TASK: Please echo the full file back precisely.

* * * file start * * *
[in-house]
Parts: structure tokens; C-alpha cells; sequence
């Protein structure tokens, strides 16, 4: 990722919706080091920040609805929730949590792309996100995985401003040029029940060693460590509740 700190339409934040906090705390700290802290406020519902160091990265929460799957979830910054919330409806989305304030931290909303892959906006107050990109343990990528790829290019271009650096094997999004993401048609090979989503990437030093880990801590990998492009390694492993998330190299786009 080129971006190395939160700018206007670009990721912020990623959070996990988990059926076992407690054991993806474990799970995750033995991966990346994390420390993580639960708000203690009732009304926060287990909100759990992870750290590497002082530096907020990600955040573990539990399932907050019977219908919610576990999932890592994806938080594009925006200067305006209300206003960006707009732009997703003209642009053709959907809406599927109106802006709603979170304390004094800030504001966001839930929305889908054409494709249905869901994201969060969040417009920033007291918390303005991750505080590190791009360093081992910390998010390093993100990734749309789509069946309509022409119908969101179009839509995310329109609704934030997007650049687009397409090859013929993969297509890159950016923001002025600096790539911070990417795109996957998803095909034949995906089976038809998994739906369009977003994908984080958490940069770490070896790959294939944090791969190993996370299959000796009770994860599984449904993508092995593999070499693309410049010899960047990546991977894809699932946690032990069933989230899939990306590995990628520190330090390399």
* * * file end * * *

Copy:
[in-house]
Parts: structure tokens; C-alpha cells; sequence
């Protein structure tokens, strides 16, 4: 990722919706080091920040609805929730949590792309996100995985401003040029029940060693460590509740 700190339409934040906090705390700290802290406020519902160091990265929460799957979830910054919330409806989305304030931290909303892959906006107050990109343990990528790829290019271009650096094997999004993401048609090979989503990437030093880990801590990998492009390694492993998330190299786009 080129971006190395939160700018206007670009990721912020990623959070996990988990059926076992407690054991993806474990799970995750033995991966990346994390420390993580639960708000203690009732009304926060287990909100759990992870750290590497002082530096907020990600955040573990539990399932907050019977219908919610576990999932890592994806938080594009925006200067305006209300206003960006707009732009997703003209642009053709959907809406599927109106802006709603979170304390004094800030504001966001839930929305889908054409494709249905869901994201969060969040417009920033007291918390303005991750505080590190791009360093081992910390998010390093993100990734749309789509069946309509022409119908969101179009839509995310329109609704934030997007650049687009397409090859013929993969297509890159950016923001002025600096790539911070990417795109996957998803095909034949995906089976038809998994739906369009977003994908984080958490940069770490070896790959294939944090791969190993996370299959000796009770994860599984449904993508092995593999070499693309410049010899960047990546991977894809699932946690032990069933989230899939990306590995990628520190330090390399």